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An Uneven Biography

February 25, 1996

Space does not allow for a full corrective review of Simon Callow's very uneven book, "Orson Welles: The Road to Xanadu" (Book Review, Jan. 7) but let me cite a couple of items that may raise questions about David Freeman's claim that this biography is "unlikely to be unsurpassed," and that it is "vivid and knowing."

Callow uses considerable space to document [Welles' father] Richard's manifold deficiencies as son, husband and father, and then complains that his 15-year-old son rejected him: "There was nothing Dick Welles could do to bridge the gap between himself and his son whom he so deeply but unusefully [sic] loved." A few pages later Callow reports that "Dick Welles had conspired with Dr. Bernstein," who soon became Orson's legal guardian, "to have Richard Jr. [Orson's older brother] certified insane . . . and imprisoned in the state sanatorium of Kanakee," where he spent the next 10 years of his life. The heavy in all of this, of course, is Orson, who at age 15 immersed himself in theater at the Todd Seminary boarding school, from which he graduated summa cum laude in spite of his incapacity for learning Latin and geometry as Callow is quick to remind us. How ungenerous of Orson not to join his father in drunken debauchery and to fail to keep his older brother locked up.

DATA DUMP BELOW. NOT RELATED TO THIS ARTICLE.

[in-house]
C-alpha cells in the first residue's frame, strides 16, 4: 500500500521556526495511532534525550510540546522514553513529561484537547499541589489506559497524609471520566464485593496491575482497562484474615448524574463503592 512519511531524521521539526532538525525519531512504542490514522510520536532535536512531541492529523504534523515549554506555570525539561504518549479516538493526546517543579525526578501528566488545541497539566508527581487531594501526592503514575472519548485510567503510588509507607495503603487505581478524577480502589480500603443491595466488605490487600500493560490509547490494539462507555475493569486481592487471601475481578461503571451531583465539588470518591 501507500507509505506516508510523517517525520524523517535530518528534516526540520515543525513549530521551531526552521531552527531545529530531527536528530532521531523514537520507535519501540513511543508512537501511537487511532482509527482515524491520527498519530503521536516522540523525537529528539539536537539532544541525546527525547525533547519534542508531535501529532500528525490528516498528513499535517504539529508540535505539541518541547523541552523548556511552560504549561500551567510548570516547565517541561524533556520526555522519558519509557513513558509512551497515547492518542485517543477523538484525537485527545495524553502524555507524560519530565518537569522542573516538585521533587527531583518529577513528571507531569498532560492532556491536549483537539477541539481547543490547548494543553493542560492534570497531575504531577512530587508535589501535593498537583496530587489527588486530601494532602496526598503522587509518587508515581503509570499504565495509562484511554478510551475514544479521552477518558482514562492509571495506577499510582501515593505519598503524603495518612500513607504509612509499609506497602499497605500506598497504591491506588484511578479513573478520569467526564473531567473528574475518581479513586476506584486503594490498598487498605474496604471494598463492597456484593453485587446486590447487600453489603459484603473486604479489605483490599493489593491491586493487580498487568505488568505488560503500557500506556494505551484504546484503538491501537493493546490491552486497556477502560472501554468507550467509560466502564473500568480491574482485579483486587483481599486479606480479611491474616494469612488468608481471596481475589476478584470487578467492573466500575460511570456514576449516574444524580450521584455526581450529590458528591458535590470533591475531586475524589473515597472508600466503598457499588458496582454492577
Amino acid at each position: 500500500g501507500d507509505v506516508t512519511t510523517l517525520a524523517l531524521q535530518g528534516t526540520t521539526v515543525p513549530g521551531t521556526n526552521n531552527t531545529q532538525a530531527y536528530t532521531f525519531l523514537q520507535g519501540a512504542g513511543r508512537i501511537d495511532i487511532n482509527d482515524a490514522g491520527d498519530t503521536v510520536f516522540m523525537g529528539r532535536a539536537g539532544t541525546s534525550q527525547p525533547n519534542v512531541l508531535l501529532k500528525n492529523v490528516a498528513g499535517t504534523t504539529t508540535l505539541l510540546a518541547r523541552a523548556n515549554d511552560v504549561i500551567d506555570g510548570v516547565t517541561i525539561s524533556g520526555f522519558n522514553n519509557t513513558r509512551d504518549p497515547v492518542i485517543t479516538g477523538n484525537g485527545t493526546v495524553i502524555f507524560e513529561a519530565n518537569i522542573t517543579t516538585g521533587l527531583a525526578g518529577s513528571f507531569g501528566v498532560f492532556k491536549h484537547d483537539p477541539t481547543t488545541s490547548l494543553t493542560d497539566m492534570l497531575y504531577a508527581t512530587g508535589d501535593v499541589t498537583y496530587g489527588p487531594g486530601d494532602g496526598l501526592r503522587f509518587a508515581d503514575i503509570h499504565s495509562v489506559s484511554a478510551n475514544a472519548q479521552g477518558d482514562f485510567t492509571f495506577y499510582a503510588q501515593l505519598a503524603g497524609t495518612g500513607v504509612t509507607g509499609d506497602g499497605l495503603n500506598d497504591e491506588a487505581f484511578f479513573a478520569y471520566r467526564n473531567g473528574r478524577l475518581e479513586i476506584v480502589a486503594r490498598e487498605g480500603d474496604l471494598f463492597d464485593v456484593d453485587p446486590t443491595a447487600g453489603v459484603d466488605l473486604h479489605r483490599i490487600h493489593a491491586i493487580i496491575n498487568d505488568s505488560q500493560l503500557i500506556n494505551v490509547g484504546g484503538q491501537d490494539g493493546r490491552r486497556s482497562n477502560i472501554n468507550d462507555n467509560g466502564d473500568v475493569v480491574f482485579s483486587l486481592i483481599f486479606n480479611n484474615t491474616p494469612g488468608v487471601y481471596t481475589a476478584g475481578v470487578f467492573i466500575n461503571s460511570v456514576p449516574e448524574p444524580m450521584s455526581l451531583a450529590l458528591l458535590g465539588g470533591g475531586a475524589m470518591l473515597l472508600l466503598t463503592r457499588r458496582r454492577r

I will spare you the often bizarre psychological speculations of Callow, partly because his accounts of Welles' homosexuality and boyhood dreams of cigars are sufficiently risible to generate unwanted interest in this tabloid stew disguised as a biography. Welles was not the only one to be fascinated by makeup and the make-believe.

RONALD GOTTESMAN, SANTA MONICA

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